Liverpool defender Virgil van Dijk guest stars on the Anfield Wrap podcast
One of the UK’s most successful soccer podcasts has taken that model to another level, with almost its entire business based on subscriptions sold to the passionate fanbase of Premier League champions Liverpool. The Anfield Wrap launched in 2011 with close ties to club fanzine called Well Red. A partnership with the local Radio City Talk network gave them traditional radio exposure but also allowed them to add another weekly show by repurposing the broadcast. US software firm Red Touch Media acquired a shareholding in 2013, with funds originally earmarked to back a new digital magazine, but the numbers on the podcasts convinced the founders to pursue that format, with sold out live shows in the UK and Ireland providing further reasons to head down that path.
By March 2015, the magazine had been scrapped and the decision had been taken to launch a subscription business built around the podcasts. Initially priced at UK£5 a month, a price point which chief executive Neil Atkinson considered high at the time, paying customers gained access to two extra shows and, by the time Jurgen Klopp was appointed in October 2015, they had brought in about 1,000 subscribers.
Five years on and between 70 and 80 per cent of the company’s revenue comes through the more than 10,000 subscribers who pay between UK£7 and UK£10 a month to get access to around 14 weekly podcasts and/or nine weekly videos. That is enough to support what Atkinson calls a “medium-sized business” with around 14 full-time staff.
“Our core is the subscribers and it is that subscriber income,” Atkinson says. “If the subscriber income was increasing and that [core income] changed, then we are doing something very right somewhere else and [still] something quite right on the subscriber income.
“But our focus is to get more people listening to our podcasts; as a business, that is what we want. You know, we want more people listening to our podcasts and we want more people prepared to pay for the premium shows on both audio and video.”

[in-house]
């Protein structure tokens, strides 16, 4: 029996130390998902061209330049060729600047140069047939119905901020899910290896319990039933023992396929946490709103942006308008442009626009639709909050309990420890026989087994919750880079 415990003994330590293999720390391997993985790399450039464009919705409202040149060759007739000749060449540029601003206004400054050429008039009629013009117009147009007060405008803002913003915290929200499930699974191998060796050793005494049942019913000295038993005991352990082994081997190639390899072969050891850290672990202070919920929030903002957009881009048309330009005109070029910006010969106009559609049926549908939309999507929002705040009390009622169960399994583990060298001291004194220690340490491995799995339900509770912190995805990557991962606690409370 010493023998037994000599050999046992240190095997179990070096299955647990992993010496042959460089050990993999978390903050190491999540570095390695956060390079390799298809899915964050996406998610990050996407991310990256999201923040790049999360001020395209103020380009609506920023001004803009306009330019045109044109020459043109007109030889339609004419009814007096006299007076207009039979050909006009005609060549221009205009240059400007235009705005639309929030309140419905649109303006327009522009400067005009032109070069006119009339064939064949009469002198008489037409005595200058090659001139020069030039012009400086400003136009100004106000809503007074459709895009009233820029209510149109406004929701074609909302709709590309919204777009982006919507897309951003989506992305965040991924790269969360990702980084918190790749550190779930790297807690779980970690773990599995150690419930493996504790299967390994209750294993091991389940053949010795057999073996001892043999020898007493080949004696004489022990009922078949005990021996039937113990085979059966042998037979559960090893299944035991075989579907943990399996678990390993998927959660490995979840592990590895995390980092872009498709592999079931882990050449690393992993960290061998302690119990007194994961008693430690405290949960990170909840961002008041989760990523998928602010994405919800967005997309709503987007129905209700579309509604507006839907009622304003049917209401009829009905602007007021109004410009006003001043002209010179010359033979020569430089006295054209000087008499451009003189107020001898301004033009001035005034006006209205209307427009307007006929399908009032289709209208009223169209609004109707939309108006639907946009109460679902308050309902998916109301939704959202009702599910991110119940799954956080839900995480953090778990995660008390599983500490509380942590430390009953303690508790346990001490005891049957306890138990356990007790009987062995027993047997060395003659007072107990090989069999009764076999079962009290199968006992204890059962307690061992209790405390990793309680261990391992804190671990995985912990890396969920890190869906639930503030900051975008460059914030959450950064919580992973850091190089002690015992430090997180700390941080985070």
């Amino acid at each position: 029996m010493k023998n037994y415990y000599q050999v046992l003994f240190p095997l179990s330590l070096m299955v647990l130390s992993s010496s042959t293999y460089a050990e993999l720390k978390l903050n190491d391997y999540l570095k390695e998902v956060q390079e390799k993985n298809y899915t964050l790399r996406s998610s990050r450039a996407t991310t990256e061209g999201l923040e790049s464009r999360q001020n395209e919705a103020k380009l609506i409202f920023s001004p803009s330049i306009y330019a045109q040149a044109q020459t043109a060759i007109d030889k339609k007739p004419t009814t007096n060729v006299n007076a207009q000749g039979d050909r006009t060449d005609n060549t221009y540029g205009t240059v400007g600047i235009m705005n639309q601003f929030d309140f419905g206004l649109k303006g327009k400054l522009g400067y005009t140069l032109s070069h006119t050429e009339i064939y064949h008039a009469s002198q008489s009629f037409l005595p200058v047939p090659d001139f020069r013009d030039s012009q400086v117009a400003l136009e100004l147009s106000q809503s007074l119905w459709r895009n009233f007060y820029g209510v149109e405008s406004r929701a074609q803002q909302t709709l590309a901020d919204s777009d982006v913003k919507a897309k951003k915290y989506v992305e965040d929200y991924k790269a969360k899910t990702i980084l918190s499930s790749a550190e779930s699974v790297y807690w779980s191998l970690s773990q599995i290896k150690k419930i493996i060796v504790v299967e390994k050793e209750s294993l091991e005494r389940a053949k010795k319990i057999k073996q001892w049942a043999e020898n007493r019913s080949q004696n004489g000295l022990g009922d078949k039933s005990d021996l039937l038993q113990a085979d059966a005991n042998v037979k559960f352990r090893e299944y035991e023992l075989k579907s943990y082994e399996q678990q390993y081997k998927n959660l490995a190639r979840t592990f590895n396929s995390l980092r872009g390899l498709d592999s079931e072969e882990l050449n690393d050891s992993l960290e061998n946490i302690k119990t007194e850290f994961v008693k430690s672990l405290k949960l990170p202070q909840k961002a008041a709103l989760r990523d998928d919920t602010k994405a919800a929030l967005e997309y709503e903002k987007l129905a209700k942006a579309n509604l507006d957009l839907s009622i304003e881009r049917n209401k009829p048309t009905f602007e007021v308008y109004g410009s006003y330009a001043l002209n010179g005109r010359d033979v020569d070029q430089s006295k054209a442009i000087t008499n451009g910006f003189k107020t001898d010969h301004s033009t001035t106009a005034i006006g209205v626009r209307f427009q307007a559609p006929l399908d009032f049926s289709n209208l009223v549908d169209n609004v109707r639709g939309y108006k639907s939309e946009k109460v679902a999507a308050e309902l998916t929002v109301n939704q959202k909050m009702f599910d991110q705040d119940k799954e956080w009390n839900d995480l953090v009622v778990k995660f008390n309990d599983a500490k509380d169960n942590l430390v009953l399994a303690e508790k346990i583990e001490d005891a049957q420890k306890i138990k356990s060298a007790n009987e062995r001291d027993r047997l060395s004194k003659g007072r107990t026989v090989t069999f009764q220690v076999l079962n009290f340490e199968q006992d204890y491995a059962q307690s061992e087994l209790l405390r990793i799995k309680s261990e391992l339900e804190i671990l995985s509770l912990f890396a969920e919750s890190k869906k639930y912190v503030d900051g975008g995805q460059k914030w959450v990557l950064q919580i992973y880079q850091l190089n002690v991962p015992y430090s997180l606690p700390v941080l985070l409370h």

Like all sectors, the podcast industry is having to adapt to the realities of Covid-19 but, on a purely technical level, it is perhaps better placed to do so because of its DIY origins. All a host really needs is a laptop, an internet connection, and perhaps a half-decent microphone.
On the content side, for a short while sports shows had little to talk about but that proved to be a temporary issue. It also created content innovations that could long outlive lockdown.
At the top end of the funnel the pandemic caused bigger issues. While certain shows saw listener numbers increase, there was an industry-wide dip as people who consumed podcasts on their way to work suddenly did not have to commute. As previously noted, the pandemic also slowed the growth of advertising revenue but Macintosh and Jones both think sports podcasts will bounce back in the long term, especially with advertising budgets likely to come under newfound pressure.
So what, then, for the future? Kleiman predicts more structure and consolidation in the space where bigger networks act like the record industry did – ironically – pre-Spotify, picking up independent podcasts with the promise of broader distribution and financial backing. To an extent, that future is already here.
For Jones, whose approach at Blue Wire is to identify and support influencers to reach engaged social audiences, the future will be dictated by what happens on the technology side.
“I think it looks completely different three to five years from now,” he says. “I think 80 per cent of podcasts are absolute trash, if not 90 – they are by amateurs. But podcasting, at the end of the day, is a great way to express yourself. The pressure of being on camera, that takes a lot more courage. [With] podcasting, you’re still entrepreneurial and you get to create. I don’t think that spirit is going away. I think more and more young kids will be creating podcasts than ever before.”
For the final word, though, Macintosh provides perhaps the best summation.
“When we started in 2017, we were in those final stages of having a conversation about a podcast and someone would go: ‘I am sorry, I don’t want to sound stupid, but what is a podcast?’ By 2018, that had pretty much dribbled away.
“Now, you know, that Roosevelt quote: ‘When my barber tells me to buy a stock, I know it is time to sell.’ When my barber tells me about his new podcast, that is when there might be kind of widespread penetration. But podcasts are a thing and they are here to stay.”
This report, 'Casting a wide net', originally appeared in Issue 111 of SportsPro magazine. Click here to subscribe. Read the second part this feature, focusing on the art of podcasting, here.